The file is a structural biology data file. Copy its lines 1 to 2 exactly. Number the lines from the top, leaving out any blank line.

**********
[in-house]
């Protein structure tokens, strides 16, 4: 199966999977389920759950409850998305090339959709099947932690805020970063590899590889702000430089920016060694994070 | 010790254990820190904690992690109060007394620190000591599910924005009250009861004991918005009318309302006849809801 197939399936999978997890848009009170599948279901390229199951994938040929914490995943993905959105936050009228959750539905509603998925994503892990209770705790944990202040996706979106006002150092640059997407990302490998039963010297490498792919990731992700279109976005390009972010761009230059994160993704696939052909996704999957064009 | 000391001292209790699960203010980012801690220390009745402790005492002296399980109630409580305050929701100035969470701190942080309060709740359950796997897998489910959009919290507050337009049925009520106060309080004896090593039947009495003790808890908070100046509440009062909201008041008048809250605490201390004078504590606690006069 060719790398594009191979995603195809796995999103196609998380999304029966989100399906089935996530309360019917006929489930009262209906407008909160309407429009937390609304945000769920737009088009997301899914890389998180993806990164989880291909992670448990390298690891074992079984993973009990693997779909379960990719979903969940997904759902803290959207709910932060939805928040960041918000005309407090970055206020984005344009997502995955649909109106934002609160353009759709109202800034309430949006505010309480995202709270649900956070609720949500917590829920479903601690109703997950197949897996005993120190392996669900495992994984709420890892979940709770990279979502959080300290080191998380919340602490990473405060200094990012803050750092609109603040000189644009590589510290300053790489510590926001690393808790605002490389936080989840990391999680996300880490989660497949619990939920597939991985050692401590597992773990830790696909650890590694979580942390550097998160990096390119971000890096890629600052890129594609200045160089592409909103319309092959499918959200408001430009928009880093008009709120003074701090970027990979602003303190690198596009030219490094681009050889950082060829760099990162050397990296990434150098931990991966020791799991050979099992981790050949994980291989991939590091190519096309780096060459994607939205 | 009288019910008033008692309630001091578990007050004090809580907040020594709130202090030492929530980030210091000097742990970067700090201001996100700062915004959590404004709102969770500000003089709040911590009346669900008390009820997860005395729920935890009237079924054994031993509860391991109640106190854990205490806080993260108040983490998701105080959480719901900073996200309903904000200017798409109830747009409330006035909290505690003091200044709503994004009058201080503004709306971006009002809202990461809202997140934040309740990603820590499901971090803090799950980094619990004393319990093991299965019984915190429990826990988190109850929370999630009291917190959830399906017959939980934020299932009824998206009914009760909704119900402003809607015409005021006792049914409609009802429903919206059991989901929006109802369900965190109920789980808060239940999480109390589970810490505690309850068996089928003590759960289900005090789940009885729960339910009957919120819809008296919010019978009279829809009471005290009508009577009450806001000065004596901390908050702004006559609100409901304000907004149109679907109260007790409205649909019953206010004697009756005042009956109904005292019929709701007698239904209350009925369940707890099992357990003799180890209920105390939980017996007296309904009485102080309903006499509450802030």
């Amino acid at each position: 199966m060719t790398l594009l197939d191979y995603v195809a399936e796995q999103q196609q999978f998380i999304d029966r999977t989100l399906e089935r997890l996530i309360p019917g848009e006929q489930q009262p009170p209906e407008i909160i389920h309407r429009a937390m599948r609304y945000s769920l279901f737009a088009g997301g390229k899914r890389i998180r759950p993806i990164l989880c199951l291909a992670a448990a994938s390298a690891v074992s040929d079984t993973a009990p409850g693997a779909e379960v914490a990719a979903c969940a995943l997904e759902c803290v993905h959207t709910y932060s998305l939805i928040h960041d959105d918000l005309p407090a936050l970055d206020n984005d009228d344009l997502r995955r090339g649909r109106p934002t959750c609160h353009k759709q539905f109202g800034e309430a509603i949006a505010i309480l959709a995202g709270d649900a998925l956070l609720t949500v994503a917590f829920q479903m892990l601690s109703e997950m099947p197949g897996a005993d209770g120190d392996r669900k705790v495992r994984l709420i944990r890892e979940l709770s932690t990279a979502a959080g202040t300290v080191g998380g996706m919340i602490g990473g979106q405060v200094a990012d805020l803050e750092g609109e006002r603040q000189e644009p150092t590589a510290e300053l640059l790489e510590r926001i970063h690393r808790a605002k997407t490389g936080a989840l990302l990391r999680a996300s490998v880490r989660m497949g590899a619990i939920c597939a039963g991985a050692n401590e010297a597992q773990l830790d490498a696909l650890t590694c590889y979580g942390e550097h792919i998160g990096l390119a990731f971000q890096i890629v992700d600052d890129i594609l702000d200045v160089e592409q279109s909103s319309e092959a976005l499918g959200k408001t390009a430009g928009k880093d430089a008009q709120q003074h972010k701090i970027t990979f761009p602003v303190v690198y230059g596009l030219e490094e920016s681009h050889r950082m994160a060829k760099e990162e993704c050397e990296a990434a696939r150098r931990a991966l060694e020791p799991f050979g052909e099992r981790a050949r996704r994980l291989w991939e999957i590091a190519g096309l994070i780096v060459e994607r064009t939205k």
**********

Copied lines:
[in-house]
């Protein structure tokens, strides 16, 4: 199966999977389920759950409850998305090339959709099947932690805020970063590899590889702000430089920016060694994070 | 010790254990820190904690992690109060007394620190000591599910924005009250009861004991918005009318309302006849809801 197939399936999978997890848009009170599948279901390229199951994938040929914490995943993905959105936050009228959750539905509603998925994503892990209770705790944990202040996706979106006002150092640059997407990302490998039963010297490498792919990731992700279109976005390009972010761009230059994160993704696939052909996704999957064009 | 000391001292209790699960203010980012801690220390009745402790005492002296399980109630409580305050929701100035969470701190942080309060709740359950796997897998489910959009919290507050337009049925009520106060309080004896090593039947009495003790808890908070100046509440009062909201008041008048809250605490201390004078504590606690006069 060719790398594009191979995603195809796995999103196609998380999304029966989100399906089935996530309360019917006929489930009262209906407008909160309407429009937390609304945000769920737009088009997301899914890389998180993806990164989880291909992670448990390298690891074992079984993973009990693997779909379960990719979903969940997904759902803290959207709910932060939805928040960041918000005309407090970055206020984005344009997502995955649909109106934002609160353009759709109202800034309430949006505010309480995202709270649900956070609720949500917590829920479903601690109703997950197949897996005993120190392996669900495992994984709420890892979940709770990279979502959080300290080191998380919340602490990473405060200094990012803050750092609109603040000189644009590589510290300053790489510590926001690393808790605002490389936080989840990391999680996300880490989660497949619990939920597939991985050692401590597992773990830790696909650890590694979580942390550097998160990096390119971000890096890629600052890129594609200045160089592409909103319309092959499918959200408001430009928009880093008009709120003074701090970027990979602003303190690198596009030219490094681009050889950082060829760099990162050397990296990434150098931990991966020791799991050979099992981790050949994980291989991939590091190519096309780096060459994607939205 | 009288019910008033008692309630001091578990007050004090809580907040020594709130202090030492929530980030210091000097742990970067700090201001996100700062915004959590404004709102969770500000003089709040911590009346669900008390009820997860005395729920935890009237079924054994031993509860391991109640106190854990205490806080993260108040983490998701105080959480719901900073996200309903904000200017798409109830747009409330006035909290505690003091200044709503994004009058201080503004709306971006009002809202990461809202997140934040309740990603820590499901971090803090799950980094619990004393319990093991299965019984915190429990826990988190109850929370999630009291917190959830399906017959939980934020299932009824998206009914009760909704119900402003809607015409005021006792049914409609009802429903919206059991989901929006109802369900965190109920789980808060239940999480109390589970810490505690309850068996089928003590759960289900005090789940009885729960339910009957919120819809008296919010019978009279829809009471005290009508009577009450806001000065004596901390908050702004006559609100409901304000907004149109679907109260007790409205649909019953206010004697009756005042009956109904005292019929709701007698239904209350009925369940707890099992357990003799180890209920105390939980017996007296309904009485102080309903006499509450802030």